Of course, its also worth pointing out that as newbies are the ones who generally press harder for more documentation, then perhaps we should make it easy for them to add to it, as they find holes!

Also, one of the problems with documentation is that it gets easily out of sync with development. Its also not always a good reference (whereas the code always is)...

This is hardly unique to the OpenACS. Virtually all OS projects suffer from it...

As for the comments on the OpenACS being difficult... hmmm.. has he ever tried getting JBoss/Tomcat going I wonder....?

The reality is that this is human nature. Many of the contributors here (I daresay) have to do docs as part of their job. I cn easily understand why they may be reluctant to do it for volunteer projects. After all documentation is not one of the most inspiring tasks to do is it.

Thats not to say we shouldn't bother, but I suspect we need to come up with a different/better way of documenting that works with, rather than against human nature.

Or... we end up with a dreadful scheme such a has.. i.e. you have to *pay* for the documents!... Yurrck....

Any suggestions?

I think the first thing we could do is remove/hide/defer to a less visible place, much of that 'orrible design documentation that lingers from 4.2...

Whilst its good tech doc, unless you're pretty clued up anyway its dry and complex in the extreme.

Perhaps a simple re-organisation of documentation already there (there is quite a bit) is in order first. Perhaps grouping things according to reader, rather than by-package/code..

I.e. a simpler, newbie user guide, a more details developer guide and a full on system guide... each containing the same stuff, just with varying levels of detail.

Most of the things people ask for in docs, are often there... they're just not that easy to find...

Some kind of web interface for editing the docs would be extremely helpful.  I have run across numerous additions/corrections that I could have easily made if helping out with documentation was as simple as firing up a web browser.

Of course, it's easy to ammend current documents in this kind of model, but getting th new, original documentation written would still require a more organized effort.

Posted by Roberto Mello on

We have comments enabled on the docs available at For 4.6, following an idea by Jeff Davis, we'll have a link at the bottom of every acs-core-docs page saying "Click here to comment on this document" and it'll take you to the appropriate page on

Whoever wants to work on documentation, let me know. There's plenty of work to be done (I'm reviving the "Documentation Status" with what needs to be done).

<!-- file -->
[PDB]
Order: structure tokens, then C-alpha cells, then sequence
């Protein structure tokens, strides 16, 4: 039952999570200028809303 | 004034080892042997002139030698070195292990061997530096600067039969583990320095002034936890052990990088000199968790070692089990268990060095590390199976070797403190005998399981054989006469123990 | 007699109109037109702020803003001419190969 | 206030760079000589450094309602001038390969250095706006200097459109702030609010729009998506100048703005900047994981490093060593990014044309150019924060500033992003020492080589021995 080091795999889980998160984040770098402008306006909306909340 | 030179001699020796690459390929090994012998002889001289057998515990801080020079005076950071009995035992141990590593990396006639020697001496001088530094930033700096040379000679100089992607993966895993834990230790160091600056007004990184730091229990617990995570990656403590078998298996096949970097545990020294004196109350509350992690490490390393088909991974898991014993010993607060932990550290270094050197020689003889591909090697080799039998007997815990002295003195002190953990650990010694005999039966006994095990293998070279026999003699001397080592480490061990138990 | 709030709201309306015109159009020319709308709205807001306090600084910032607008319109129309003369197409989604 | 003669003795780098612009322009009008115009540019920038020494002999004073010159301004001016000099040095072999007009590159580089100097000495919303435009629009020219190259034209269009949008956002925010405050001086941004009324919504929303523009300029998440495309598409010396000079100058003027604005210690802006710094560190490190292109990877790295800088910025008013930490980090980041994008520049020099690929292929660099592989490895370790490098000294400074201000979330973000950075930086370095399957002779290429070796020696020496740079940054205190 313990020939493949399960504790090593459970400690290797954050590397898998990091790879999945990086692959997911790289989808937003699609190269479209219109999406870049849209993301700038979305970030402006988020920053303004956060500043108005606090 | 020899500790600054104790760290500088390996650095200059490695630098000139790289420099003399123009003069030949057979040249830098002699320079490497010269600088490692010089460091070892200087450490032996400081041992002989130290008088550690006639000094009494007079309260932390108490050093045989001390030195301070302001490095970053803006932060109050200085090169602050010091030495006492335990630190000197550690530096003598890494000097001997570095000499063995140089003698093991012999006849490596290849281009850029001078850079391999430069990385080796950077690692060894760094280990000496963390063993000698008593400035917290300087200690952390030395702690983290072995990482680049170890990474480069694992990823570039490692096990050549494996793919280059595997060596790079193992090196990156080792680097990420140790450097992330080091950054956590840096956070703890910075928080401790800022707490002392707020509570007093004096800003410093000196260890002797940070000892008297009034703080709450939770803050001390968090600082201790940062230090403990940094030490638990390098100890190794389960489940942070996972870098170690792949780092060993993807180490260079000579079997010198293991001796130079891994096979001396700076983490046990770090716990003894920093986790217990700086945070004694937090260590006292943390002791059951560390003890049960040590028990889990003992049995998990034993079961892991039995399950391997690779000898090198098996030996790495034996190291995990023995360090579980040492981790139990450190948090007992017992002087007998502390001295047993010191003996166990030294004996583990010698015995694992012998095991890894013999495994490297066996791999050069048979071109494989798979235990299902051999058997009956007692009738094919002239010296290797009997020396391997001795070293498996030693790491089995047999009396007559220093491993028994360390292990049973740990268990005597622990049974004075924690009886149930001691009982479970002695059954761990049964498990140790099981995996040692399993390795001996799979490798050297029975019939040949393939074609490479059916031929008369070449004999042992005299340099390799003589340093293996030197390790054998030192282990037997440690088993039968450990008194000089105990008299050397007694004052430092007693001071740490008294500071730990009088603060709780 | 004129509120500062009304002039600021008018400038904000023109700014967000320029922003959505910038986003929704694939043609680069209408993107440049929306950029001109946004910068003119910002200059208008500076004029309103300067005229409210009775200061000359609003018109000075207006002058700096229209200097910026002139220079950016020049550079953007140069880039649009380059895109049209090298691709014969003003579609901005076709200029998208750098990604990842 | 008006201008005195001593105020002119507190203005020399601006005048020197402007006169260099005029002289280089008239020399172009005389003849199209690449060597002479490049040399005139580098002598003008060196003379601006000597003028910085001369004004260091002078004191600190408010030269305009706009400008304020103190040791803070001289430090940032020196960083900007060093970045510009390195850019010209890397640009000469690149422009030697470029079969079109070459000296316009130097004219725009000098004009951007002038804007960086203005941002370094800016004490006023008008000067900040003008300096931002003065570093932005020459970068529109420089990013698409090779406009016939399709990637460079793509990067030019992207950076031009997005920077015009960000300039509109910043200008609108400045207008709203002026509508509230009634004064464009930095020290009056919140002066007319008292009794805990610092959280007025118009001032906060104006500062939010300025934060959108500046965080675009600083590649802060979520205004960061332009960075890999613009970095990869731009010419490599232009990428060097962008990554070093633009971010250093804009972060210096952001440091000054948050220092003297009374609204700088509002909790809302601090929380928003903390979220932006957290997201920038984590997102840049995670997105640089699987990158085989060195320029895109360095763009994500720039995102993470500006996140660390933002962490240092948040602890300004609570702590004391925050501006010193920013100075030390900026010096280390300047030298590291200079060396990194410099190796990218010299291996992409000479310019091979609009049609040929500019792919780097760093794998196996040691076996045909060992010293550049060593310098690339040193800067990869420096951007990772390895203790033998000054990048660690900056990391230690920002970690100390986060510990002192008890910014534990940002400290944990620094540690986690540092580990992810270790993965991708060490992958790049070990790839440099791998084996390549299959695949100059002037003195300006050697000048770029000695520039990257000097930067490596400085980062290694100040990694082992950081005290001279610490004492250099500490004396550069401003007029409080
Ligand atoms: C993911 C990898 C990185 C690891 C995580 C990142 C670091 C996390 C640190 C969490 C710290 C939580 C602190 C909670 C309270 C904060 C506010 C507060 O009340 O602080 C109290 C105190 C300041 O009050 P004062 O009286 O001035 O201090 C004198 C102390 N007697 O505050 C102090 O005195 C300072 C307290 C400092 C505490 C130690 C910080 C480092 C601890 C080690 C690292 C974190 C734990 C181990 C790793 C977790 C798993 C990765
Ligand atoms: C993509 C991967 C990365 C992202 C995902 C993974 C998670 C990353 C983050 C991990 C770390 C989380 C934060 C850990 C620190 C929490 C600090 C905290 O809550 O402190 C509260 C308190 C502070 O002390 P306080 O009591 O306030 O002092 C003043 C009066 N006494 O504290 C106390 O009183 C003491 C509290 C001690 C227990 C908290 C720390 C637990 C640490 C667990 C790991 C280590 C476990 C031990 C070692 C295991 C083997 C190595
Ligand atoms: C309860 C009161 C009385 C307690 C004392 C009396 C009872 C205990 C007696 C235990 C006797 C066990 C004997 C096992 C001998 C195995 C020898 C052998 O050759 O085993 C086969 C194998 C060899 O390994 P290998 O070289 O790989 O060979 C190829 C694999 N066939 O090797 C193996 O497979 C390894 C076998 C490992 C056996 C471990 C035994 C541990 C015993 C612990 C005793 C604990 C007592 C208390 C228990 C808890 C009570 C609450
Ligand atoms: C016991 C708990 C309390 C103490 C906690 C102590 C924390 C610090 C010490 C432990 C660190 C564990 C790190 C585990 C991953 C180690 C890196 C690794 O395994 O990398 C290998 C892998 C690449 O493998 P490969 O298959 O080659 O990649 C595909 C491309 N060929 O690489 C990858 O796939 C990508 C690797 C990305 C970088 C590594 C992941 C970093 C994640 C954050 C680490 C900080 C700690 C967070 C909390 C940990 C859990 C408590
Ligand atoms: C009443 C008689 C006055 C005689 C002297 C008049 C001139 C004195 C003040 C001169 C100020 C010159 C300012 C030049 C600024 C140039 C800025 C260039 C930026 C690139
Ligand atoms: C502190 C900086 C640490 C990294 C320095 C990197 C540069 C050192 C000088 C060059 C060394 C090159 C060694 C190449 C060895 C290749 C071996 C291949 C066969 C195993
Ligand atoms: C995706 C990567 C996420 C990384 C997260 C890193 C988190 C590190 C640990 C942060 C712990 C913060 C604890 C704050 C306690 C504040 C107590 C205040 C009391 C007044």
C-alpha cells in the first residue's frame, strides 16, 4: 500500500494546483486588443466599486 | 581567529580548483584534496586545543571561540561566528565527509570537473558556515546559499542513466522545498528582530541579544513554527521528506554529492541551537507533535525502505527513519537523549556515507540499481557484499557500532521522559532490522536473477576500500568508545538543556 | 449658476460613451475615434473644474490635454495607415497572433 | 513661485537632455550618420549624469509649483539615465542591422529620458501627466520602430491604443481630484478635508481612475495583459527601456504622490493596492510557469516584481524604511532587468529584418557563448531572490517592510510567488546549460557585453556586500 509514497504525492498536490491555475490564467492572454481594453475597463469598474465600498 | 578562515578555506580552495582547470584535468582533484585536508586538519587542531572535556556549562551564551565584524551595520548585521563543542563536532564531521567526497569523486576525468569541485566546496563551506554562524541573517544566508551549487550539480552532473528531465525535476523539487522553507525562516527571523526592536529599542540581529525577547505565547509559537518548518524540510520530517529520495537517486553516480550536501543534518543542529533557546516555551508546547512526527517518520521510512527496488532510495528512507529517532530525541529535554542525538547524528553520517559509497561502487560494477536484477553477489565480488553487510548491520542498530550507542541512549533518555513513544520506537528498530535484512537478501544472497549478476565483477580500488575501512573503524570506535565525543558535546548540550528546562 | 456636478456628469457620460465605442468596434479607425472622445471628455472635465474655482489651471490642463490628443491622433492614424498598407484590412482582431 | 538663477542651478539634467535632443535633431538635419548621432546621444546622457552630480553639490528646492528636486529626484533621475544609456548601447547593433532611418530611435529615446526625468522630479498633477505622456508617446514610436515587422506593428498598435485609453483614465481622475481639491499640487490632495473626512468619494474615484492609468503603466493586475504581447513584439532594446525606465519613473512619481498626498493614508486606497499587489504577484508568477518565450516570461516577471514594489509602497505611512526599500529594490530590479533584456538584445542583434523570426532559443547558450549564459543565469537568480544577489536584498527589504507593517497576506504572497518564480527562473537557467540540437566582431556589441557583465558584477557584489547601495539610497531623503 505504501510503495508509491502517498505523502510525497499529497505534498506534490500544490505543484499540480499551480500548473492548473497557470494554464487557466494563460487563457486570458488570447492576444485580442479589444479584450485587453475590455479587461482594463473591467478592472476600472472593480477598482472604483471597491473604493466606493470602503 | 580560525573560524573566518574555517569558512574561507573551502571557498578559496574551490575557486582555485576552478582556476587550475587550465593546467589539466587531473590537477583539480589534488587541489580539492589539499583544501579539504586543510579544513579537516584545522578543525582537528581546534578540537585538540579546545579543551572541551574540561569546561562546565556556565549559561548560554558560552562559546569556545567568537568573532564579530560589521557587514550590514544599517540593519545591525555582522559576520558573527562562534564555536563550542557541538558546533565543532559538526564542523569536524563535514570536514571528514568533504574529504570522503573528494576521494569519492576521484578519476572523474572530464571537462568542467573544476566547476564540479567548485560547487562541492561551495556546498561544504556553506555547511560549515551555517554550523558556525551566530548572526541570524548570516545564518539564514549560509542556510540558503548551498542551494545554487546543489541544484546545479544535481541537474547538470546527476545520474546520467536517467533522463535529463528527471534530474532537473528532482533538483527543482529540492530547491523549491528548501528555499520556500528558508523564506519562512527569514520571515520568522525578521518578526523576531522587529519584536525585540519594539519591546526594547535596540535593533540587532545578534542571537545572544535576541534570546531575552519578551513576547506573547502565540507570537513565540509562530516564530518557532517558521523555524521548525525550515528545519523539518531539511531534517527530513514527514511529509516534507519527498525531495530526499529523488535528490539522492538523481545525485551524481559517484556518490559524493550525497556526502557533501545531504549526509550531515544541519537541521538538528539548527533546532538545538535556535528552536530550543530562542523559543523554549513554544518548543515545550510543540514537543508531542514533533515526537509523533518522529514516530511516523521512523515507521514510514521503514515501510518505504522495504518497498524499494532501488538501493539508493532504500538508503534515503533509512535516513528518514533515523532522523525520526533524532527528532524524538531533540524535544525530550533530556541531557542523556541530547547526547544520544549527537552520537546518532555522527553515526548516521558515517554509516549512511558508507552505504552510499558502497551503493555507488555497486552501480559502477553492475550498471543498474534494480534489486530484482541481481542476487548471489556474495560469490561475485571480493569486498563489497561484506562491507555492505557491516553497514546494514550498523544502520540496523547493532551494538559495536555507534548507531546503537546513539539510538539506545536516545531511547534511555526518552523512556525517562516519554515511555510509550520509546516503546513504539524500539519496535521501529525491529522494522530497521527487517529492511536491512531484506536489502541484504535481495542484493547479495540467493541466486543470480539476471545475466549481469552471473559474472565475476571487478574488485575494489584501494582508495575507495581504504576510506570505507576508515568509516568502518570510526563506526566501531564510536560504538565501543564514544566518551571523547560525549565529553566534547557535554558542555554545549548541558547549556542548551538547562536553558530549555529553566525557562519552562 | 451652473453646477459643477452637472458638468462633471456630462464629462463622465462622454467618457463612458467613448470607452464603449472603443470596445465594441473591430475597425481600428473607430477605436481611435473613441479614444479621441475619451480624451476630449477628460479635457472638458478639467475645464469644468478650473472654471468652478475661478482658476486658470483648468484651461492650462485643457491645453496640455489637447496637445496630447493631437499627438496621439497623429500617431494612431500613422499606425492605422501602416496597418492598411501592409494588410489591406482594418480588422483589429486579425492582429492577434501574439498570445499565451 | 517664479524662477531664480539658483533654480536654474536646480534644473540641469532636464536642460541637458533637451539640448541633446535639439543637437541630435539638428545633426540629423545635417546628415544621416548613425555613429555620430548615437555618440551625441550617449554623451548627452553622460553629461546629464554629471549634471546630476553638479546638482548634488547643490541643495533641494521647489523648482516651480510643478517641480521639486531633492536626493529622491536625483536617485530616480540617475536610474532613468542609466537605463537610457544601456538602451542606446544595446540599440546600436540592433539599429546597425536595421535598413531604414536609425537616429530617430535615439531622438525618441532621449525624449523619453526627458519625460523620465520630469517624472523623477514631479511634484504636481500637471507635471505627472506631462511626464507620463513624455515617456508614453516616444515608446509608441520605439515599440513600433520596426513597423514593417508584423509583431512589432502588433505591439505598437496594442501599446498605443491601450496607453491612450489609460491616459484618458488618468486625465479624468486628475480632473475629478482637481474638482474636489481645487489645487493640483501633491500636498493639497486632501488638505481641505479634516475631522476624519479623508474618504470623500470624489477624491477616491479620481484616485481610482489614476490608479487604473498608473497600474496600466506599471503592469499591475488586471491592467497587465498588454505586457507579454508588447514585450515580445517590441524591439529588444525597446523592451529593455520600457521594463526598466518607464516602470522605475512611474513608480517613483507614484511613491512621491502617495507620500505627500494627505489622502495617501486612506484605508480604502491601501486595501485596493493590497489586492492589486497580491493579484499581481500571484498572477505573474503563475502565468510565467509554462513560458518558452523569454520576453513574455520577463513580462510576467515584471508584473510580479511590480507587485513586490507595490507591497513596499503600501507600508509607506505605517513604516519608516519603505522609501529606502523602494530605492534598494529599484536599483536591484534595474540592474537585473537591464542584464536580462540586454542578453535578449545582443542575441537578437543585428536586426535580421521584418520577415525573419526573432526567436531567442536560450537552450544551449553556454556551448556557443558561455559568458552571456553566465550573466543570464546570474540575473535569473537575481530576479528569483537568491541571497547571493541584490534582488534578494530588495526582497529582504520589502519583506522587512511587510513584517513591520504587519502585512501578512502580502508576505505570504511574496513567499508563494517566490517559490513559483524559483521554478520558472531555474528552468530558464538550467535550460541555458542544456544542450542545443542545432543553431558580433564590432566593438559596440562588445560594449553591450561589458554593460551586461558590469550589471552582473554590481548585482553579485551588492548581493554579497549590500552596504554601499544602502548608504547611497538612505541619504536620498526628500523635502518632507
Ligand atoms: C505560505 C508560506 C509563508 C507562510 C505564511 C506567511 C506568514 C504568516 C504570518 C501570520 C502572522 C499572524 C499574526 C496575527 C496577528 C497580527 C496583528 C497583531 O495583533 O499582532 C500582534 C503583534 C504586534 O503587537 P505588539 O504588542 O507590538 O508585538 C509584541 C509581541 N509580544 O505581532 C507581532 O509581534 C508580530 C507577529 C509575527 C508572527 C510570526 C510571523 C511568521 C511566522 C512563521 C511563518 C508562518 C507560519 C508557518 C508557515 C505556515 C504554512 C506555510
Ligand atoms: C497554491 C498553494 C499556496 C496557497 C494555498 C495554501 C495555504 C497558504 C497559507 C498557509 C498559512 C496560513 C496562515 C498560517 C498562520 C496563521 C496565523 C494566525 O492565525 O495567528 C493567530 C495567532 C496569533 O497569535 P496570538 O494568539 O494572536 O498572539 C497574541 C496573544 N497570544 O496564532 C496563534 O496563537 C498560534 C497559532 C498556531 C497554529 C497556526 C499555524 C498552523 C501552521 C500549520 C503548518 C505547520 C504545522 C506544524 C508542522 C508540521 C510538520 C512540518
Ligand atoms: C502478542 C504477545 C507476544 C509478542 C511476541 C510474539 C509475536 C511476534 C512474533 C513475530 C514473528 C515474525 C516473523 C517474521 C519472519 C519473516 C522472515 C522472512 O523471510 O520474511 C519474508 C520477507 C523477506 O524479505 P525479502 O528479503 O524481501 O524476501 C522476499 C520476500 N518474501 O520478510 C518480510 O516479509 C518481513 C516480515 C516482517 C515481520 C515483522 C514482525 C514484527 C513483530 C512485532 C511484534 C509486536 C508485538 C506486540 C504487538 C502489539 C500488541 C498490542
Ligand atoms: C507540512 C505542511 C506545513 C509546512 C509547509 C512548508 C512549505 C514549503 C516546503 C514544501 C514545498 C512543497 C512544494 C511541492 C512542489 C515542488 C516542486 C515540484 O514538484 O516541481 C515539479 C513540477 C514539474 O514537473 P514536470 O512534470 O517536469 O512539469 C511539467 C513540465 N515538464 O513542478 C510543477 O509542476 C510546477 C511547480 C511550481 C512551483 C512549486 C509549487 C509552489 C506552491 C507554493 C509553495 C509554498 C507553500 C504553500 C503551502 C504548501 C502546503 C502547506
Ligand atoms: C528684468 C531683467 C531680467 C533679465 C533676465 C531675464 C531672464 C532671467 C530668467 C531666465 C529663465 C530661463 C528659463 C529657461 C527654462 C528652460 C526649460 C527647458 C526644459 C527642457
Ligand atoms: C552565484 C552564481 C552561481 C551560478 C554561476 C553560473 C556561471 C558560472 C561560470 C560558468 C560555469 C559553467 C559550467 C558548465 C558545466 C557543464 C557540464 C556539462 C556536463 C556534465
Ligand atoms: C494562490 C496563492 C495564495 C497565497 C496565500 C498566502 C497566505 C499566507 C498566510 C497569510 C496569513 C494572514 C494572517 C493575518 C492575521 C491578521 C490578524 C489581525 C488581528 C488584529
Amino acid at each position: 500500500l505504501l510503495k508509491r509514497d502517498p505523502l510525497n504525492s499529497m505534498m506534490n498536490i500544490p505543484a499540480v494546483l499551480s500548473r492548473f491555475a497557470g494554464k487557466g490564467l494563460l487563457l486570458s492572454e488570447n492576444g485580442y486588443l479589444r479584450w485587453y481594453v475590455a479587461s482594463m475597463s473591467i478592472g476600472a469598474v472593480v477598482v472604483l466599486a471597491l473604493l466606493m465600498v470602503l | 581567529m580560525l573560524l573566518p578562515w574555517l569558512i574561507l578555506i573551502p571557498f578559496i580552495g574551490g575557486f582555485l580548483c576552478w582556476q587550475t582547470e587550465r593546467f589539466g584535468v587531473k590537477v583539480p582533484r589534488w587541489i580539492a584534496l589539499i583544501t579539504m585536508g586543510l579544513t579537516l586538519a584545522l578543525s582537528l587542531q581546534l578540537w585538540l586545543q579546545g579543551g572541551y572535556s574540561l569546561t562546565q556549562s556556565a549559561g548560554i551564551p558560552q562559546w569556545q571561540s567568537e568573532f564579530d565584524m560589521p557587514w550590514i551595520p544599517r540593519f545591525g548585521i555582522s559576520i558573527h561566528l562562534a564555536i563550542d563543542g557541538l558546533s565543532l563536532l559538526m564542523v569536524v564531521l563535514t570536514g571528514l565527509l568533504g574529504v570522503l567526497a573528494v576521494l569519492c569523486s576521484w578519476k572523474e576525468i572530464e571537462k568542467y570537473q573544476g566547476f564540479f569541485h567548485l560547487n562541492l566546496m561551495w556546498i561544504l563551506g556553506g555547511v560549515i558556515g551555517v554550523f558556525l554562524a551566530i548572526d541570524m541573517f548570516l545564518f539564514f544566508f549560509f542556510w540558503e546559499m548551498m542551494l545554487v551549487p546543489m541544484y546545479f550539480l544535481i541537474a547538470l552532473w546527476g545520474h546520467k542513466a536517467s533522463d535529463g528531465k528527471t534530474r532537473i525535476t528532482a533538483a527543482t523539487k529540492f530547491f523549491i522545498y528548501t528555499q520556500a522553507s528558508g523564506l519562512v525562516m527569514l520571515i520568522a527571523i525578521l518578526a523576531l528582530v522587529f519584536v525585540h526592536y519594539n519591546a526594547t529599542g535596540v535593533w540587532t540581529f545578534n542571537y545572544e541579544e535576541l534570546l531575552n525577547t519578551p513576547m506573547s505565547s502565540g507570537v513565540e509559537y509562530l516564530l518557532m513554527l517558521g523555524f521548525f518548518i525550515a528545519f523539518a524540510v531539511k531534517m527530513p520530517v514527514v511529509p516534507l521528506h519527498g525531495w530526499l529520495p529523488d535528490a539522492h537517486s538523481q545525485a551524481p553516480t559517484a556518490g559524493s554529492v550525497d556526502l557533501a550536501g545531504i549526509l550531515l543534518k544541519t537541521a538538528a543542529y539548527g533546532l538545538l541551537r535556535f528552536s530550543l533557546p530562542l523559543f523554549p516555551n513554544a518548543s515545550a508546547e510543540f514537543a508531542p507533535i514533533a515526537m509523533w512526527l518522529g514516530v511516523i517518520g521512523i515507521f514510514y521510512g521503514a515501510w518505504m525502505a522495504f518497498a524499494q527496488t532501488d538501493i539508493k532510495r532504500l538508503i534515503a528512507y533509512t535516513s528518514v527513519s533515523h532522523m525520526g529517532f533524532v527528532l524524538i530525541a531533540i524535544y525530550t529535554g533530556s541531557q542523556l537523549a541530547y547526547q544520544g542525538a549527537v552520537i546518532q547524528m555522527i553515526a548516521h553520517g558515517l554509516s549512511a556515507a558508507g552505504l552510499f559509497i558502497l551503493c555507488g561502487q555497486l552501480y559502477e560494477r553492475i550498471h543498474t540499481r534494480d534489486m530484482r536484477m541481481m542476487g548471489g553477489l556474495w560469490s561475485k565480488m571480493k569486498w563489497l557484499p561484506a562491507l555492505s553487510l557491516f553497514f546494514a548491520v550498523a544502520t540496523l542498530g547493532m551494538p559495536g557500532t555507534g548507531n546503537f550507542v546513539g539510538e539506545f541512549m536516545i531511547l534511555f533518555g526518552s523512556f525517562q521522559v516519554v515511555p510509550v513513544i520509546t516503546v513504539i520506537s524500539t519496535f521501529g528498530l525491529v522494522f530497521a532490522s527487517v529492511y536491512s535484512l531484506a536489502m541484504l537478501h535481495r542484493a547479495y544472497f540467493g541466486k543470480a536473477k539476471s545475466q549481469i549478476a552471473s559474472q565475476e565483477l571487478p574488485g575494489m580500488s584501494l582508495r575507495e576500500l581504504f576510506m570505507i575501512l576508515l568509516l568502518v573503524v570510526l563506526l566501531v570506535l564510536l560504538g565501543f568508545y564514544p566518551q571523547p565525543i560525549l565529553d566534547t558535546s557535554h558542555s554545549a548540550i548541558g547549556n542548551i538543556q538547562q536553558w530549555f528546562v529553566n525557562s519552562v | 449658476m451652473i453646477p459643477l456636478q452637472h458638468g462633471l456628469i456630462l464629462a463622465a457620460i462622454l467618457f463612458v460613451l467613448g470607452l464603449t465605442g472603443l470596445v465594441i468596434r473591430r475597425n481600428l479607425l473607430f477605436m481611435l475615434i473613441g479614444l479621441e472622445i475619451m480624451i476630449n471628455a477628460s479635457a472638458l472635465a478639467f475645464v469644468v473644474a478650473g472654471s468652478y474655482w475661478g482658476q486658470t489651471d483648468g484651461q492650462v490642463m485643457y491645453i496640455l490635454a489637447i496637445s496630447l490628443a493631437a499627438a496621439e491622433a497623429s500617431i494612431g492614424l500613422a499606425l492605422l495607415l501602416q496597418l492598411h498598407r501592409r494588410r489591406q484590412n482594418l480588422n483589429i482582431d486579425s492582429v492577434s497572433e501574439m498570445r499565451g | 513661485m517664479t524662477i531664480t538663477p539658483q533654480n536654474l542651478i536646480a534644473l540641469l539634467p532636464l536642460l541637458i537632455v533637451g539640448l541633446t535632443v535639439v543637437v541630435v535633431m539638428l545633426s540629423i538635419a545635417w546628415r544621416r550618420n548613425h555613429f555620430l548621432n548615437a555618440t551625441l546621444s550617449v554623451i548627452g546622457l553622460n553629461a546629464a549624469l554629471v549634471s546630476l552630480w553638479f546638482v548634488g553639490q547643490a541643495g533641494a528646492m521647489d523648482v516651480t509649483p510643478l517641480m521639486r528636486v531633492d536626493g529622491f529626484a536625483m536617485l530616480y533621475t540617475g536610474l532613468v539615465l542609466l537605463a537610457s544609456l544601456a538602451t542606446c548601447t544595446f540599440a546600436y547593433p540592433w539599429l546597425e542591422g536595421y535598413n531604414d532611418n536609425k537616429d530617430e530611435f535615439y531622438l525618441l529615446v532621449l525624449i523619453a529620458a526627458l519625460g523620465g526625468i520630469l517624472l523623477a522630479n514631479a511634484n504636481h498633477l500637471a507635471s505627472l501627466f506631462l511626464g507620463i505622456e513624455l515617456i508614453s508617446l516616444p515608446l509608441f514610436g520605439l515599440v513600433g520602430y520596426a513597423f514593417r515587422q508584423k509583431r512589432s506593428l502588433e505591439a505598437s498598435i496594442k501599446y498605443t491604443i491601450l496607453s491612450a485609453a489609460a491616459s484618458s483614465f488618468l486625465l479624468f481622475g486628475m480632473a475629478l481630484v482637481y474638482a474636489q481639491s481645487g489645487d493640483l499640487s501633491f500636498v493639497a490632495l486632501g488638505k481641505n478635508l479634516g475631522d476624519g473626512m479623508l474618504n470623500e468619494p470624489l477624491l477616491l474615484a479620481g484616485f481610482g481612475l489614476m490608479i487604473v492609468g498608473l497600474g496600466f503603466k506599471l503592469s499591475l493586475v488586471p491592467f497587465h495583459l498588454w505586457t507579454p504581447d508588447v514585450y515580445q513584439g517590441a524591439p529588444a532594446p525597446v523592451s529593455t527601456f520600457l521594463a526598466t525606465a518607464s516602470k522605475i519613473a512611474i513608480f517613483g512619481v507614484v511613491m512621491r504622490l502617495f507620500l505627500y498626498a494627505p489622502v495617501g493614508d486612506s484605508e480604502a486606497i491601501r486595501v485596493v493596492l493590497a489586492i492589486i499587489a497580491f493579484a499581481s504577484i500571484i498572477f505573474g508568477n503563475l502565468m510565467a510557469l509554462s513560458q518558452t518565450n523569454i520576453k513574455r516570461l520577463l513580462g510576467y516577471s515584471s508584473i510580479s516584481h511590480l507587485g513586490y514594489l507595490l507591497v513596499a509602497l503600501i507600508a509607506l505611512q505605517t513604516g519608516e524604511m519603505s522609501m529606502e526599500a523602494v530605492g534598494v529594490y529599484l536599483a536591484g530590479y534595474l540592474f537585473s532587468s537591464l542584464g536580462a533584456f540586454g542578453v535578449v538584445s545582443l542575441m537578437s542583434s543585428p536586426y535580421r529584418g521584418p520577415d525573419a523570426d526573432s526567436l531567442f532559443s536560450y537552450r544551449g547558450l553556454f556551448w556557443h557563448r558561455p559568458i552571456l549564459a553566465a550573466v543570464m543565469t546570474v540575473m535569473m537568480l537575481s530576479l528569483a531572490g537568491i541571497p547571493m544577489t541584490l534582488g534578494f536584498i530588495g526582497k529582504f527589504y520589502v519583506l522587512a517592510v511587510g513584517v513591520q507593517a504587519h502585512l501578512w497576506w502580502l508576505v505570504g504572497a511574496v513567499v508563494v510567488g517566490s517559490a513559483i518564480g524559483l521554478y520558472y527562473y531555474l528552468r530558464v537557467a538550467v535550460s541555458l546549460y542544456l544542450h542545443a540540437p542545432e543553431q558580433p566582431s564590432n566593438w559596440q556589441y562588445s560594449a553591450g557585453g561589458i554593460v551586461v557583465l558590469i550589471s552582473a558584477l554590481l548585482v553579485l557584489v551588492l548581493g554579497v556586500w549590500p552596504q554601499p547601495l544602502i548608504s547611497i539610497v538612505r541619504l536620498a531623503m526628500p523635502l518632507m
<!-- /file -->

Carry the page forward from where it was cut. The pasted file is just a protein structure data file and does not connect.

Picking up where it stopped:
What about package documentation?  A lot of the clarifications/additions to the documentation I could have added would be part of acs-templating.
Posted by Roberto Mello on
Package documentation is trickier since we'd have to figure ouot a way to have the documentation viewable and commentable without installing the packages. If you can come up with a way and send a patch, that'll speed things up :-)
Posted by Torben Brosten on

Simon writes:

Perhaps a simple re-organisation of documentation already there (there is quite a bit) is in order first. Perhaps grouping things according to reader, rather than by-package/code..

I.e. a simpler, newbie user guide, a more details developer guide and a full on system guide... each containing the same stuff, just with varying levels of detail.

.."working on a manageable doc re-organization" and swamped with other obligations (singing: refrain) ..altogether now...=)

Seriously, anticipating the needs of readers and writers while getting a grip on the status of the system (and documentation procedures) from fragmented documentation has been challenging --but I think a workable framework is taking shape, including the new forums (to be created), Roberto's and Vinod's continued editing and mastering of Docbook SGML, and the vast number of helpful comments/questions posted on the boards by everyone.

Is there a place to post draft documentation on OpenACS -so writing/editing can be more easily shared and progress reports made self evident?

Posted by Roberto Mello on
Torsben writes:

"Is there                                                                                a place to post draft documentation on OpenACS  -so writing/editing can be more                                                                                easily shared and progress reports made self evident?"

Unfortunately not yet. However, I suspect that having such area is not the problem. If someone would like to volunteer to write documentation, even if not at first in Docbook, they would do it, as happenned with the "Top OpenACS things I learned" document that was written.

If someone is interested in writing anything for OpenACS, please write to me saying what you'd like to write. It's preferrable to get it written directly in Docbook XML (it's not hard, see tho OpenACS Documentation guide at, but at the current state of our user documentation (that would be pathetic), I'd accept text (but no HTML, it's too painful to re-write all the tags for Docbook. I did it for the "Permissions Tediously Explained" document).

Posted by Robert Locke on
> Package documentation is trickier since we'd have to figure out
> a way to have the documentation viewable and commentable without
> installing the packages

I believe Jun has already done something similar. Check out:

Posted by Roberto Mello on
Jeff Davis has already committed Jun's patch for displaying documentation for non-installed packages.